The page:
Marry Your Clients

A List Apart • September 6, 2011

For better or worse. This catchy theme encompasses lots of good advice about customer/partner/coworker relationships. Check it out—we all get too complacent sometimes and forget to make that extra effort that can help pave the road for successful partnerships.

Cute, once you get comfortable with the idea that switching the point of view—reframing the relationship—can yield some insights. The hard part in the library domain is deciding who your client is. If you are you managing up then this advice might work. But if you're fixed on the users you might decide not to marry them since they are destined to leave you. ( Michalko)

Should You Reward Bad Ideas?

Inc. Magazine • August 30, 2011

Look on the bright side. Not every idea is a winner, but that doesn't necessarily mean it's a loser. Often a tiny kernel of inspiration requires a lengthy gestation before it sprouts an innovation, or may simply serve as a springboard for other ideas that do work. Organizations need to rethink the way they deal with the creative process, from evaluation to rewards—check out these examples of companies that go beyond simple thumbs-up-or-down decision-making to foster more innovation from within.

This is why brainstorming—which usually causes me to grit my teeth—feels like an unnatural act. From now on I will remind myself that the good ideas that emerge are very likely the result of having listened to the seventy percent that are off-topic or moronic. ( Michalko)

The Freemium Flaw: The Challenges Faced by Digital's Default Business Model  • September 10, 2011

Pay to play. The Freemium business mode—luring customers in with free, ad-supported services and then converting them to paying users at some point—has met with mixed success. The examples of Spotify, Skype and Evernote suggest a potential path to profitability, albeit a lengthy one. The problem is, with so many digital content startups struggling to monetize their products, someone needs to come up with a better business model.

The author spends some effort in making a convincing argument about what characteristics a freemium approach must have to succeed, only to conclude that it's hard and you support a lot of riders for a small percentage of fare payers. But at the end of the day it's profit—not costs—that determine whether the model is successful. (It took me two days to spring for that Spotify premium account.) ( Michalko)

The Fleeting Value of Content

Six Pixels of Separation/Twist Image • September 9, 2011

The 12-hour challenge. Most digital content has a shelf life of about 12 hours, says digital marketer Mitch Joel, who sums up succinctly why publishers are struggling: "1. Making money with content is very hard. 2. Making your content resonate for a long period of time is very hard." Check out this post (yes, it's older than 12 hours) before you consider adding to the noise.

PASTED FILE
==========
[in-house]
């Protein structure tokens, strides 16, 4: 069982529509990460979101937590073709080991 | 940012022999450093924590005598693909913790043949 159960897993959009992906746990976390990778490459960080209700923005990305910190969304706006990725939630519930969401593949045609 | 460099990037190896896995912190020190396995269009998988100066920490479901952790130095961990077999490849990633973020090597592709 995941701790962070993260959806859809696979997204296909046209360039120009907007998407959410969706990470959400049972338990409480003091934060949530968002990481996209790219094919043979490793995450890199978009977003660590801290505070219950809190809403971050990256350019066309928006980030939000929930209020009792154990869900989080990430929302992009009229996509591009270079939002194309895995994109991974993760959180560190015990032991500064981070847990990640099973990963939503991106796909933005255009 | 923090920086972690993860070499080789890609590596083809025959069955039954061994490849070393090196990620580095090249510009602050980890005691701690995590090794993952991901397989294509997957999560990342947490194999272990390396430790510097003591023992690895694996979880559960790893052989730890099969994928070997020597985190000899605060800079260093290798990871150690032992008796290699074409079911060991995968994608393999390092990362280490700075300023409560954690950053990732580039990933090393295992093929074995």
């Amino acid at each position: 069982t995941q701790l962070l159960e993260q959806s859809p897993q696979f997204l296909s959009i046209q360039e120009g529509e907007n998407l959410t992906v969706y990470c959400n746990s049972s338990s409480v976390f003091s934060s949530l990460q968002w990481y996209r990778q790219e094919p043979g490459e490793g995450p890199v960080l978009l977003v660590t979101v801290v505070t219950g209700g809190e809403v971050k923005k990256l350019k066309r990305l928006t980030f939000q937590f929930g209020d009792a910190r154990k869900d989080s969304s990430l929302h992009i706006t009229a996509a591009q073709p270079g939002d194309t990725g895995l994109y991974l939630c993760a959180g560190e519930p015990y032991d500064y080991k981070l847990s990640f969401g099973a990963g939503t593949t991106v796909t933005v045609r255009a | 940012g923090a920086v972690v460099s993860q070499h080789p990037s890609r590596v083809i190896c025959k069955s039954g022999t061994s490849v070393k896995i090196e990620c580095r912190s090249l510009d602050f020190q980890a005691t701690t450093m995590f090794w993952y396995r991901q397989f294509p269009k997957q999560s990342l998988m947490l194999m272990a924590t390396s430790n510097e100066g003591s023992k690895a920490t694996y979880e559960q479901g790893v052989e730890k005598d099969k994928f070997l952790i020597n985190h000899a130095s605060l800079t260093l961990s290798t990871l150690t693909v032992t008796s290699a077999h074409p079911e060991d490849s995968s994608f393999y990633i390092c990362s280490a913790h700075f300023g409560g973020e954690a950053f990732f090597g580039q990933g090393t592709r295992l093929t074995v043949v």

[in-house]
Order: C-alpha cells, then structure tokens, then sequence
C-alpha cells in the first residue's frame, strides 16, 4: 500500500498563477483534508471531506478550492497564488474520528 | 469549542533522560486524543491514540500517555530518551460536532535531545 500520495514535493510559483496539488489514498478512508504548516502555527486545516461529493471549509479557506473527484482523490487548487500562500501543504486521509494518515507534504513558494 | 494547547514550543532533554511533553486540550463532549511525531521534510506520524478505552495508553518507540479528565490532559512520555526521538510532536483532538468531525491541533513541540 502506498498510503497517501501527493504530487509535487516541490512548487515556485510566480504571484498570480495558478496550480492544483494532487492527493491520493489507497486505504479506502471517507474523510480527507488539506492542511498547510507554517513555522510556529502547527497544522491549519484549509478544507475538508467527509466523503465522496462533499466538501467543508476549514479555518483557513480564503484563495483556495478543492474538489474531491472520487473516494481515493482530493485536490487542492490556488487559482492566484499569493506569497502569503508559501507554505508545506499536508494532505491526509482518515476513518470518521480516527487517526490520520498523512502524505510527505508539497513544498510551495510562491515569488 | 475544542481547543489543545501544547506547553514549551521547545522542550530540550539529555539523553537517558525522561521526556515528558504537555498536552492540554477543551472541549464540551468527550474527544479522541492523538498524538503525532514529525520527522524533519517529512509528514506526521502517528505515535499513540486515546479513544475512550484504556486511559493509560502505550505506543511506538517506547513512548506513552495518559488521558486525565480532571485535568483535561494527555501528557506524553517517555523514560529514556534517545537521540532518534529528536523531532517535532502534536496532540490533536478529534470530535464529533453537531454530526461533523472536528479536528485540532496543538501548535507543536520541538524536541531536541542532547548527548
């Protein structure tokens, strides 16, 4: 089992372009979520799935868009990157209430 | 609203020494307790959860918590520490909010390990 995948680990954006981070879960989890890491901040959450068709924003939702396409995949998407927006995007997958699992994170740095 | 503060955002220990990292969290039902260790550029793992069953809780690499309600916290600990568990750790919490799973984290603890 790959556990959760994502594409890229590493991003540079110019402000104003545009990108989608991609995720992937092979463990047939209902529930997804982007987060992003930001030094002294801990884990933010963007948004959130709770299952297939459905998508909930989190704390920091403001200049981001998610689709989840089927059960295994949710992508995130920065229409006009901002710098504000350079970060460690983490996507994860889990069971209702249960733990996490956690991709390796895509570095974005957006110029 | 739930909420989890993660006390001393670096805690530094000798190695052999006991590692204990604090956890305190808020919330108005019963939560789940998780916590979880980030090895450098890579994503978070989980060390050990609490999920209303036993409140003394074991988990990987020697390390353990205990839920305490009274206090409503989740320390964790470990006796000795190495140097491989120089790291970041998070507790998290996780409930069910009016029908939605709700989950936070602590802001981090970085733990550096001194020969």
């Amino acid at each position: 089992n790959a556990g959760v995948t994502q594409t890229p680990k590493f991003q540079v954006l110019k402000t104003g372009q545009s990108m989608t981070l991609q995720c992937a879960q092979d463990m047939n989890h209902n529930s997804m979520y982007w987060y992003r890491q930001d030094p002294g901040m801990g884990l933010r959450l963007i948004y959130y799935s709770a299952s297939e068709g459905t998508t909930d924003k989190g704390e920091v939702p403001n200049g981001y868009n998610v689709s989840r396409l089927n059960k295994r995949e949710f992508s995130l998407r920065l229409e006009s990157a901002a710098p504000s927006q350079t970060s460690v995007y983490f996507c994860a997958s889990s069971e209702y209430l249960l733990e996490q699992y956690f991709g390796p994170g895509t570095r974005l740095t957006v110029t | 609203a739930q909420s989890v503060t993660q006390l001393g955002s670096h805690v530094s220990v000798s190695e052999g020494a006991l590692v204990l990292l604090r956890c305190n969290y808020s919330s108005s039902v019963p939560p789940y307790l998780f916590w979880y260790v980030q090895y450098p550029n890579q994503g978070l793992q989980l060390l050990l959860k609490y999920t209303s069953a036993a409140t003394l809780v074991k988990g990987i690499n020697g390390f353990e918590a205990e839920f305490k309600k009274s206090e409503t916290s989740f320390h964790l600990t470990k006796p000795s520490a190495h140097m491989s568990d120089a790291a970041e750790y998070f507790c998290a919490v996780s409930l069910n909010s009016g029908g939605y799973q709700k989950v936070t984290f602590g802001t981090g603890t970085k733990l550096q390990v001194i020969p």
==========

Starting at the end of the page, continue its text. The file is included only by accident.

Interesting statistics. They seem relevant to some of the discussions I've been in where concerns about the changing nature of the scholarly record, the research process and the associated supporting data lead to thoughts that libraries may need to capture the posts, tweets, etc., of faculty. Gives a new dimension to ephemera. ( Michalko)

Missing Entry: Whither the Ebook Index?

TeleRead • September 6, 2011

Making ebooks smarter. The top e-reader devices today lack a built-in indexing function, which can diminish their functionality and value for readers. But rather than inventing a better algorithm, ebook publishers should approach the task by "moving beyond thinking about how to program ebooks to recreate page-based approaches to indexing," says TeleRead contributor Peter Meyers. "That is, book designers, indexers, publishers and e-reading system manufacturers need to think deeply about that fundamental question I raised earlier—why do readers turn to the index?—and then pair those answers with the ways in which screen-based publications can service that need." Check out Meyers' suggestions on how that might be accomplished.

I so agree that the absence of indexing is a serious flaw. Just one more thing that won't get addressed in a standard, useful fashion until there is some convergence of consumer expectation about how a reading device ought to work. Right now the experience is a bit like a print world where what a dictionary provided and how it worked depended on the library in which it was consulted. ( Michalko)

The Marvels and the Flaws of Intuitive Thinking

Edge Master Class 2011 • September 12, 2011

Cognitively speaking. Princeton psychologist Daniel Kahneman shares the results of years of investigation into the role that environmental setting plays in manipulating human behavior and the power of unconscious thinking. This wide-ranging overview of how the brain works provides insight into the effect that spatial arrangements and visual cues have on the subconscious mind, as well as a fascinating overview of the various ways the brain processes information.

This is an article for Instapaper. It's longer form, requires some attention and explains a lot about how and why we trust our intuitive thinking so much. At least read to the part that invokes a banana. The next paragraph felt like mind-reading. ( Michalko)

Above the Fold Quiz

According to an item in this week's News and Views section, what are some projects and methodologies to make archival collections assessment easier?

Get the answer.